How an experimenter mindset helps to overcome failure

Failure happens.  


Most people that have experienced great success didn’t get there through an unbroken string of small successes.  Instead, most went through a period of frequent failure.  Steve Jobs, Bill Gates, Walt Disney and Stephen Spielberg are examples of highly successful people that failed before they succeeded.


I would go even further and say that great things can only happen when people embrace failure.  That’s because to do something amazing, people need to think differently.  The new approach then has a chance to lead to a different outcome, a solution that others have not thought about.  


Unfortunately, our success does not rely on our efforts alone.  We also need other people to contribute, either as customers, co-workers or facilitators.  When other people hinder our progress, it’s because they either don’t see the genius in our work or because they have their own agenda.   


J.K. Rowling’s Harry Potter book was rejected 12 times.  She even received the advice not to quit her day job.  Walt Disney was told he lacked imagination.  And Elvis was told his performance was terrible and that he should stick to driving trucks.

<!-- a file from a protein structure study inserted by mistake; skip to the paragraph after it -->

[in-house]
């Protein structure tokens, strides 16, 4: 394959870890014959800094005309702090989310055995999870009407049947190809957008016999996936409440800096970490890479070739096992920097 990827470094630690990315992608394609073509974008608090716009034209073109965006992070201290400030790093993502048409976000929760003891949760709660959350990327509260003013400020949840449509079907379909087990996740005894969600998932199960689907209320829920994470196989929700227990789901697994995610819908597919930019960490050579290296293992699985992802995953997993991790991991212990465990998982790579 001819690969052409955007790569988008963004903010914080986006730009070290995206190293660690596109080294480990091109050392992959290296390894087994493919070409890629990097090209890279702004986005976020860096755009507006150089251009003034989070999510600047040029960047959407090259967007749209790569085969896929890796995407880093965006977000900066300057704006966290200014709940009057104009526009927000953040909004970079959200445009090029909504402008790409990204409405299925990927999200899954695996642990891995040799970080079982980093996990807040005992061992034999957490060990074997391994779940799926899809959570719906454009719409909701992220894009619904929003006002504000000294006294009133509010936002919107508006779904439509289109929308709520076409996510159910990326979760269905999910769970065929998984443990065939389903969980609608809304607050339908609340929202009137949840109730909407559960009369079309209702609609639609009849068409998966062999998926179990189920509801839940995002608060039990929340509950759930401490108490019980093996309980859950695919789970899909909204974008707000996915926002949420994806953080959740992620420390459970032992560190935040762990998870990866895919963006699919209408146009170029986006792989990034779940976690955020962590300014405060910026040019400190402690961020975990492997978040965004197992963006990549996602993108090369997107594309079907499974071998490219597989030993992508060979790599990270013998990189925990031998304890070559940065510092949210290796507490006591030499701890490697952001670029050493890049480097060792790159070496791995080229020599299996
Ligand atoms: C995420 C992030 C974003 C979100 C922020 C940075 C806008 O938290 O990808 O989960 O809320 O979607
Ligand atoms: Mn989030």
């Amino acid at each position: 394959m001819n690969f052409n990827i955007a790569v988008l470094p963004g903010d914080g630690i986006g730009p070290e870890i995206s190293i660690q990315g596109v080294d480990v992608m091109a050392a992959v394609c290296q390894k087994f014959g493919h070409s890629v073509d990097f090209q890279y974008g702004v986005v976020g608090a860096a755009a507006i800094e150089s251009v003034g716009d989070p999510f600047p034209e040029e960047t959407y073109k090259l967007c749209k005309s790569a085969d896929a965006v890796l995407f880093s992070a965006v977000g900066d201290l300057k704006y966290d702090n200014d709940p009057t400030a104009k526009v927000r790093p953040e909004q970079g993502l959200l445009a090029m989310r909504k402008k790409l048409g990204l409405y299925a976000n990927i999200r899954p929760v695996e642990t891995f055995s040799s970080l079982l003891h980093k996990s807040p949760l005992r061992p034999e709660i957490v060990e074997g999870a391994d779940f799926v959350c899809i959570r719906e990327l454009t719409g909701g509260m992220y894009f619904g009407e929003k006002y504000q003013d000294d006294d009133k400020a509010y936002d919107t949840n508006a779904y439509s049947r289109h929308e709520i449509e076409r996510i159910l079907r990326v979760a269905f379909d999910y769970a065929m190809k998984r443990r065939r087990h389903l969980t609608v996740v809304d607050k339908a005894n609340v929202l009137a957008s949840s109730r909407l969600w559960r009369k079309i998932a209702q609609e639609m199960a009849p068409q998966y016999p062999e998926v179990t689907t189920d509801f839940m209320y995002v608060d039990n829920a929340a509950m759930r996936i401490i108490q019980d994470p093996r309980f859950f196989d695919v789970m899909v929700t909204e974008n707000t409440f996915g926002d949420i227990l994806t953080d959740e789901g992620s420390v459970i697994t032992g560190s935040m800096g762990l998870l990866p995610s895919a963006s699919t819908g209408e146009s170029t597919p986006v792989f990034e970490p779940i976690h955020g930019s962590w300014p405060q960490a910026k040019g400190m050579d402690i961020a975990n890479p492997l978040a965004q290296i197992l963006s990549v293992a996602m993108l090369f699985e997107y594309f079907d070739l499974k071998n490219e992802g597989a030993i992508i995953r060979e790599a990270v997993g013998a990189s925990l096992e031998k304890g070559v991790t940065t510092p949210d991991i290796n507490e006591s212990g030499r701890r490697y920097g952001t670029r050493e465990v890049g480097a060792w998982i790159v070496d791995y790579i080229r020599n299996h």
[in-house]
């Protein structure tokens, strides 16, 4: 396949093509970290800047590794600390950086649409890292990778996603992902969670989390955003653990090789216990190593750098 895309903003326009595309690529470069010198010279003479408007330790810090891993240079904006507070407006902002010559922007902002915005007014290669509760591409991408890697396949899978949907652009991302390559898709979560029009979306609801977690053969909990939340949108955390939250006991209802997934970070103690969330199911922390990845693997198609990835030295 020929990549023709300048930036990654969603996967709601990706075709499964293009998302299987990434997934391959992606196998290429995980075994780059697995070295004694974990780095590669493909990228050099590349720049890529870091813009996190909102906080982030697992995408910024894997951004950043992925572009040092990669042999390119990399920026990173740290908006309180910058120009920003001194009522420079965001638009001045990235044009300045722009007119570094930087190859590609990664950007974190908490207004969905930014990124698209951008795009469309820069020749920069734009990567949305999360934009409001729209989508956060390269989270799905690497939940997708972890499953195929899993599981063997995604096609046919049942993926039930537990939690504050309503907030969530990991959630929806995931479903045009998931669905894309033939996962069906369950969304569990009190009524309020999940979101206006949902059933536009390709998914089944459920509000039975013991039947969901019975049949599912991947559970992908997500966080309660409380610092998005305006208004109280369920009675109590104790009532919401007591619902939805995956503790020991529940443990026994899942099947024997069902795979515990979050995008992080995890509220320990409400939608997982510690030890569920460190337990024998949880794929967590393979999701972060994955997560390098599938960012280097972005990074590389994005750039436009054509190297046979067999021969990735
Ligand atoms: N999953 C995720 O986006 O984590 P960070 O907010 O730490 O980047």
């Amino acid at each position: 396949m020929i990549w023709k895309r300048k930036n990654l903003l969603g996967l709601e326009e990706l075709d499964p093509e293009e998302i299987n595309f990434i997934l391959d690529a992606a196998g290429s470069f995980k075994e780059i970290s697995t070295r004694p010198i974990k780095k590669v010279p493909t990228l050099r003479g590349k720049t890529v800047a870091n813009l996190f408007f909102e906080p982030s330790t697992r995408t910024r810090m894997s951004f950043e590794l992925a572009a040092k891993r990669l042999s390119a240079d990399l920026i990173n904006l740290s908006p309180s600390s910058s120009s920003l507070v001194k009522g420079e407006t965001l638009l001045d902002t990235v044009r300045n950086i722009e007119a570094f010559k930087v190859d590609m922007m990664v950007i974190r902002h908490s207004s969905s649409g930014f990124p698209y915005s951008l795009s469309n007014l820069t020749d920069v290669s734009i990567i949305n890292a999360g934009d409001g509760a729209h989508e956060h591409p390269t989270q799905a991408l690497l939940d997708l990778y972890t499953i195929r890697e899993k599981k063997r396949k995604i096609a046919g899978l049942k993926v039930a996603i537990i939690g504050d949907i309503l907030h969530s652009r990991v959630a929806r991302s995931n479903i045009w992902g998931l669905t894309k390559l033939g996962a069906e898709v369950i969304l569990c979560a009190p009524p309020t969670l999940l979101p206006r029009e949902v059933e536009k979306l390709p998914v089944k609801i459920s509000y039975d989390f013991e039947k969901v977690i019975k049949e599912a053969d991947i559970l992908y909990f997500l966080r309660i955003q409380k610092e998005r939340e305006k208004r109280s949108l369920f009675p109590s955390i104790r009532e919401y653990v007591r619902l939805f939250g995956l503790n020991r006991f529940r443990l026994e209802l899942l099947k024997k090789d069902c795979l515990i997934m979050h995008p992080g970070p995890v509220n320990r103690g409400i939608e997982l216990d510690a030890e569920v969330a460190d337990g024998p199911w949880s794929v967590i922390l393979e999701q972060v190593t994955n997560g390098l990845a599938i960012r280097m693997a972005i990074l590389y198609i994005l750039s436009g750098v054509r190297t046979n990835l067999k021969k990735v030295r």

These are just a few rejections we know about because they happened to famous people.  But every single person receives setbacks and negative feedback at some point in their lives.
Resilient individuals will carry on regardless.  


In fact, how people deal with setbacks and criticism has a major effect on the overall success of their work.  If you are just starting up, it is worth looking at failure at the beginning of your journey rather than when you are in the middle of a difficult period.  This will allow you to take an objective view of the problem and help your decision making.  

In general, there are three ways in which people experience failure.

 

1. Failure is shameful and must be avoided at all costs

Failure in the dictionary is described as “lack of success”.  So it is obvious that to achieve success you must avoid failure.  Right?


Maybe not.  If you have learnt to ride a bike, you know that falling off was part of the learning process.  Strangely when it comes to business, we don’t think that failure is a necessary part of learning and we become fearful.  Falling off a bike is one thing, failing while getting your business off the ground is different.